TSCD: Book II, Chapters IV, V, and VI

by Jean-Jacques Rousseau translated by George Douglas Howard Cole CHAPTER IV: THE LIMITS OF THE SOVEREIGN POWER If the State is a moral person whose life is in the union of its members, and if the most important of its cares is the care for its own preservation, it must have a universal and compelling […]

TSCD: Book II, Chapters I, II, and III

by Jean-Jacques Rousseau translated by George Douglas Howard Cole CHAPTER I: THAT SOVEREIGNTY IS INALIENABLE The first and most important deduction from the principles we have so far laid down is that the general will alone can direct the State according to the object for which it was instituted, i.e. the common good: for if the clashing […]

TSCD: Book I, Chapters VII, VIII, and IX

by Jean-Jacques Rousseau translated by George Douglas Howard Cole CHAPTER VII: THE SOVEREIGN This formula shows us that the act of association comprises a mutual undertaking between the public and the individuals, and that each individual, in making a contract, as we may say, with himself, is bound in a double capacity; as a member […]

TSCD: Book I, Chapters V and VI

by Jean-Jacques Rousseau translated by George Douglas Howard Cole CHAPTER V: THAT WE MUST ALWAYS GO BACK TO A FIRST CONVENTION Even if I granted all that I have been refuting, the friends of despotism would be no better off. There will always be a great difference between subduing a multitude and ruling a society. […]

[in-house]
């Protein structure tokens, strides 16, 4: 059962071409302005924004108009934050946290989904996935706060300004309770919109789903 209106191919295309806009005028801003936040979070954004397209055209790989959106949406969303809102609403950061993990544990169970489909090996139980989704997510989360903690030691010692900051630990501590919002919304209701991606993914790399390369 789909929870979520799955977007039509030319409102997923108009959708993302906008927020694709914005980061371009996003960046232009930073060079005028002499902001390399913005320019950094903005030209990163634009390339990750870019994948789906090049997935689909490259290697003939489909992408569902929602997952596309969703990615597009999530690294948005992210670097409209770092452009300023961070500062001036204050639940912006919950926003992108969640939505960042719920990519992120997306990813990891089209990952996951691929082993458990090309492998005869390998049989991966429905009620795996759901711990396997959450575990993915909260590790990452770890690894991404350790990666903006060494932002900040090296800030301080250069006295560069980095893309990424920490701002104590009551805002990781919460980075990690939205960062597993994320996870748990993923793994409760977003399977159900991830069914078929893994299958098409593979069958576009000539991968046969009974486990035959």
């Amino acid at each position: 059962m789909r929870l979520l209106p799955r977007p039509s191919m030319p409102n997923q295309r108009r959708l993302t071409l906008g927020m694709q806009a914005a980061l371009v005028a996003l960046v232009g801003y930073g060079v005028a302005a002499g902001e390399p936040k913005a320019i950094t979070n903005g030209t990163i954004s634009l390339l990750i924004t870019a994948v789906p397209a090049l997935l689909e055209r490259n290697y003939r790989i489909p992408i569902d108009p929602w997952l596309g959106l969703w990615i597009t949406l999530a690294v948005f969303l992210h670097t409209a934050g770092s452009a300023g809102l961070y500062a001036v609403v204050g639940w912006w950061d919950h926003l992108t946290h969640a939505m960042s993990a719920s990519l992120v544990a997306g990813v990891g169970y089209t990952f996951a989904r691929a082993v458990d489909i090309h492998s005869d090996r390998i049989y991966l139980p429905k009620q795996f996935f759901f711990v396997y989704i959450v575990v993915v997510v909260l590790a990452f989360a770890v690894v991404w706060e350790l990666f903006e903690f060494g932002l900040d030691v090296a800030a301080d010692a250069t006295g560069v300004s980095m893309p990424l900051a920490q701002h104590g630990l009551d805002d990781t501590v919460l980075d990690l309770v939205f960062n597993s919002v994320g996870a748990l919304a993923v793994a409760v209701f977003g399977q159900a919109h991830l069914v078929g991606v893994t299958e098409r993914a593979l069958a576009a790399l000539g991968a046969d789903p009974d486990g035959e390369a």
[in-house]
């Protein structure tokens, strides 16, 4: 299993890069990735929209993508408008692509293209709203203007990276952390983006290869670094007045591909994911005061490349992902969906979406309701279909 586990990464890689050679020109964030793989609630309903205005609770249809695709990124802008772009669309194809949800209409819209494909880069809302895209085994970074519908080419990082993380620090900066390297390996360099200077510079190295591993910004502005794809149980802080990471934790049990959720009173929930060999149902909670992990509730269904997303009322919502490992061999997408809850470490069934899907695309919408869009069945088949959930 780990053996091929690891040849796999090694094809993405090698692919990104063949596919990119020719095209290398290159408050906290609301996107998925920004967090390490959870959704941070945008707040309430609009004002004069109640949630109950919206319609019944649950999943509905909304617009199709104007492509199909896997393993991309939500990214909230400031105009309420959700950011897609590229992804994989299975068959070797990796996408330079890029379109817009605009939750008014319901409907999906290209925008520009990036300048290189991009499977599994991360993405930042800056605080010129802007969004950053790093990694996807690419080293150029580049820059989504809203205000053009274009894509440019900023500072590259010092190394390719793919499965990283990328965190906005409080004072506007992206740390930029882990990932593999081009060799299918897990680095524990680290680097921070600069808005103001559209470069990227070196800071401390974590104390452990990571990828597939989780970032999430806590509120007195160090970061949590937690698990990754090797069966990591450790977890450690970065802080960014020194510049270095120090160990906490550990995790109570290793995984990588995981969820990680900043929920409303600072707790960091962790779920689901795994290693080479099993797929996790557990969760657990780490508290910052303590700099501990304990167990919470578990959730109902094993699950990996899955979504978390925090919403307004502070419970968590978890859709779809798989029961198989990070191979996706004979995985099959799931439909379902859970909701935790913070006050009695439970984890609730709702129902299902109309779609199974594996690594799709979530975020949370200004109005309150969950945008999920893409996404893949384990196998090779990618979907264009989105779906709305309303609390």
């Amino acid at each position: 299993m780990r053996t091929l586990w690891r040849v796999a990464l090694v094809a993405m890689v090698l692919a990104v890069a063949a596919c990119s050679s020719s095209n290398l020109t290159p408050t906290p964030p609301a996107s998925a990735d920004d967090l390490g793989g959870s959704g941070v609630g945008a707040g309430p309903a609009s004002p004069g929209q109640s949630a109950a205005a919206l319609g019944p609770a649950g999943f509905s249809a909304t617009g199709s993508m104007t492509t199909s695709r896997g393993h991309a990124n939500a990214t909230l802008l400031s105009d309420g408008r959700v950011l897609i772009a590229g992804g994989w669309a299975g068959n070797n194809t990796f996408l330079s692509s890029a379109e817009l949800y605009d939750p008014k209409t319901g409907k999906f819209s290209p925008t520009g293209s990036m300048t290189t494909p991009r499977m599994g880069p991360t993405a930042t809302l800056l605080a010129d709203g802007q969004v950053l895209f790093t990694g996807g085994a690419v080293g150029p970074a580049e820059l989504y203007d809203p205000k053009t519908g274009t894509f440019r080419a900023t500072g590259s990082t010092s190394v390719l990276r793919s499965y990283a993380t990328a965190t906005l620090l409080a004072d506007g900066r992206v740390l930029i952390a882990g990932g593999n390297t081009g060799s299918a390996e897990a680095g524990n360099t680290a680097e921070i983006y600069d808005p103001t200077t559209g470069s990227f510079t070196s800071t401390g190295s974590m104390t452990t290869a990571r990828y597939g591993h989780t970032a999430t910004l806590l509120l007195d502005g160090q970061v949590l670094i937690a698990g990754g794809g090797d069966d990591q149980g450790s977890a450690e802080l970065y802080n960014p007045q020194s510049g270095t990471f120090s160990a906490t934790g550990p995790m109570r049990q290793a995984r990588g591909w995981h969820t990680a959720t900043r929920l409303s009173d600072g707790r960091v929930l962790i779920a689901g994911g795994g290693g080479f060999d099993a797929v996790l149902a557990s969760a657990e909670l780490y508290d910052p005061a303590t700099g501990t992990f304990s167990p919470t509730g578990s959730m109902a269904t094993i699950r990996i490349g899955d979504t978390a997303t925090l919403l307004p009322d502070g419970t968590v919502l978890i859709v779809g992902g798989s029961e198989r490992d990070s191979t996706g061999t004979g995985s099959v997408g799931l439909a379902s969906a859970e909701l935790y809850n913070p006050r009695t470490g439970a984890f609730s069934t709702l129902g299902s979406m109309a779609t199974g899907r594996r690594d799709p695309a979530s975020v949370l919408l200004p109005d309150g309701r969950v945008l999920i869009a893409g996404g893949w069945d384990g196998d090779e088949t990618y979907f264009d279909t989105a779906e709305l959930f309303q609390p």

TSCD: Book I, Chapters III and IV

by Jean-Jacques Rousseau translated by George Douglas Howard Cole CHAPTER III: THE RIGHT OF THE STRONGEST The strongest is never strong enough to be always the master, unless he transforms strength into right, and obedience into duty. Hence the right of the strongest, which, though to all seeming meant ironically, is really laid down as […]

TSCD: Book I, Chapters I and II

by Jean-Jacques Rousseau translated by George Douglas Howard Cole FOREWORD This little treatise is part of a longer work which I began years ago without realising my limitations, and long since abandoned. Of the various fragments that might have been extracted from what I wrote, this is the most considerable, and, I think, the least […]

TSCD: Appendix

APPENDIX[1] A famous author, reckoning up the good and evil of human life, and comparing the aggregates, finds that our pains greatly exceed our pleasures: so that, all things considered, human life is not at all a valuable gift. This conclusion does not surprise me; for the writer drew all his arguments from man in […]

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